But really where my thinking is about this right now is just marvelling about the extremes of this place — the landscape is really UNREAL in it’s awesomeness, but at the same time, Nature is not always only benevolent, or rather maybe nature’s beauty comes in many forms.  I’m stuck on this today because it seems so different.  Maybe I only notice because the geography here forces you to see it.  To me, Alberta was sort of like four-seasons-in-one-day, changeble and amazing but stable, like there might be an avalanche on the mountain but the mountain would still be there afterwards.  Ontario was like stay-the-course, not too surprising, what you see is what you get.  I am seeing BC as this panorama of extremes – moutains, peaks, ,valleys, ebb and flow, and it all might disappear or stop because it’s all so dependent on the other (think economy and industry like logging and fishing and tourism, think geography and fault lines and tsunami evacuation zones). We’re back to the rose and the thorn, I guess.  And I don’t at all think it’s bad or scary, just different.  And this is about me Getting to Know You and how life is different here.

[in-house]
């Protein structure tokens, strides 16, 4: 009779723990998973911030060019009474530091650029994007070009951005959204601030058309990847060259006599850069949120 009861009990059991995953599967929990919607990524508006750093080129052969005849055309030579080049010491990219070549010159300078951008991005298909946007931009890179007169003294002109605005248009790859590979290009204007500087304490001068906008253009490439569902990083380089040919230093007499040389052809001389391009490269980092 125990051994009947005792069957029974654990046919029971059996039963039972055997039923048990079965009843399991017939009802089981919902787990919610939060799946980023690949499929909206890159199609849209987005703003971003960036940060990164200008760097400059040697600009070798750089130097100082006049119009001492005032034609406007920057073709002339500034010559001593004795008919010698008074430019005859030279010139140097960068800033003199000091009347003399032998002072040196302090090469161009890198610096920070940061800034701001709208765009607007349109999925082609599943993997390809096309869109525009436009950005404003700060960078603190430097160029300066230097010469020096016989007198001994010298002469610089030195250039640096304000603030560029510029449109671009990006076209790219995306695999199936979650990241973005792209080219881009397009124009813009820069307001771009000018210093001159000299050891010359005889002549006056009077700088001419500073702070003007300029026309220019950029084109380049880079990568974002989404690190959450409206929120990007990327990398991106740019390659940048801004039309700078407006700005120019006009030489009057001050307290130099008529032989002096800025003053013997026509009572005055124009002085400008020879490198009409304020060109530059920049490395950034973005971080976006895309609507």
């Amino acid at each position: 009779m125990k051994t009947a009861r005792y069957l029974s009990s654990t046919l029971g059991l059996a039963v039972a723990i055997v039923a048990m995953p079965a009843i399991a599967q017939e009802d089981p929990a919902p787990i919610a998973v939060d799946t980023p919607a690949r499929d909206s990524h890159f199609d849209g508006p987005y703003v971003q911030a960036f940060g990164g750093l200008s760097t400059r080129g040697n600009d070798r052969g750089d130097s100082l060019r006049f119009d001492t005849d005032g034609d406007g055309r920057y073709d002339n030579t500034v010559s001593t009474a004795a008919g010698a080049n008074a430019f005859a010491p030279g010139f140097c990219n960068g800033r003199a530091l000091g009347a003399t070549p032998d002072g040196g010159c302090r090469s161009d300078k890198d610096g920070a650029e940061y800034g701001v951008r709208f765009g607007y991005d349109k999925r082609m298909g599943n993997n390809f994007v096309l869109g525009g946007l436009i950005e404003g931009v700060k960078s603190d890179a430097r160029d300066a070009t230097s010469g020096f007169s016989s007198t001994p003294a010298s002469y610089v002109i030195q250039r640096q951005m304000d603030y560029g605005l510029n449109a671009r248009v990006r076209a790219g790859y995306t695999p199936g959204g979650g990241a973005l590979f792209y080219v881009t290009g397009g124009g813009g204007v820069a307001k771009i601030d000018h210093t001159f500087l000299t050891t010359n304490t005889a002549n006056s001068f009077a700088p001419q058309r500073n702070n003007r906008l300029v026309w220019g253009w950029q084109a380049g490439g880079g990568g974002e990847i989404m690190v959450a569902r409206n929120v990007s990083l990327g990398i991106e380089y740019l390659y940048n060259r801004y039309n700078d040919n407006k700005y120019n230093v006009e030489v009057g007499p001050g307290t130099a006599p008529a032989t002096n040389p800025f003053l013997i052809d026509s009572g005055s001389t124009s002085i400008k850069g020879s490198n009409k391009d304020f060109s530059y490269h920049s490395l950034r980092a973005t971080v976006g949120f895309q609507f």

I think it’s safe to say that The Bug likes the beaches, and said she hopes we can stay here forever and always wants to live on Vancouver Island.  I haven’t told her about earthquakes yet though, so I’ll keep you posted…  She’s very interested (not sure if that’s the right word) about weather and the risks and we have endless conversations about thunder and lightening, and tornados and do tornados  happen {here} (wherever we are) and do hurricanes happen {here} and are there volcanos {here}, so at any rate, earthquakes and tsunamis will freshen up the conversation.

parenting added a whole other dimension to the extremes of the weekend. for example,  the drive to tofino was eye-gouging in it’s painfulness and frustration level {aside from The Bug’s hilarious, never-ending, made up song about when things were invented:  when mountains were invented, when dogs were invennnnnted, when rivers were invented, when trees were inventeeeeeed….}, but ended at the spectacular scenery of Tofino and had amazing mountain, valley, lake vistas on either sides of the road that hugged the lake/mountain side/edge, dwarfed by rock towering overhead, and massively unbelievably huge and tall trees standing guard everywhere.  locked in a hurtling 4 door sedan of parenting hell, delivered at the other end of the road to spectacular awesomness, makes the drive actually worth it.

other extremes noted this weekend, just some among many: the extreme number of times the floor needs to be swept, and the extreme amount of crumbs that materialize out of thin air on it.  the extreme stubborness of seven.  the extreme cuteness of our kids.  the extreme efforts of Big Daddy to make the house a place that functions and looks spiffy so we can live happily.  the extreme development of a toddler-soon-to-be-preschooler’s vocabulary and atriculation.  the extreme heat of the sun and the difference the setting sun makes. the extreme entertainment of “doing laundries”… {sigh…}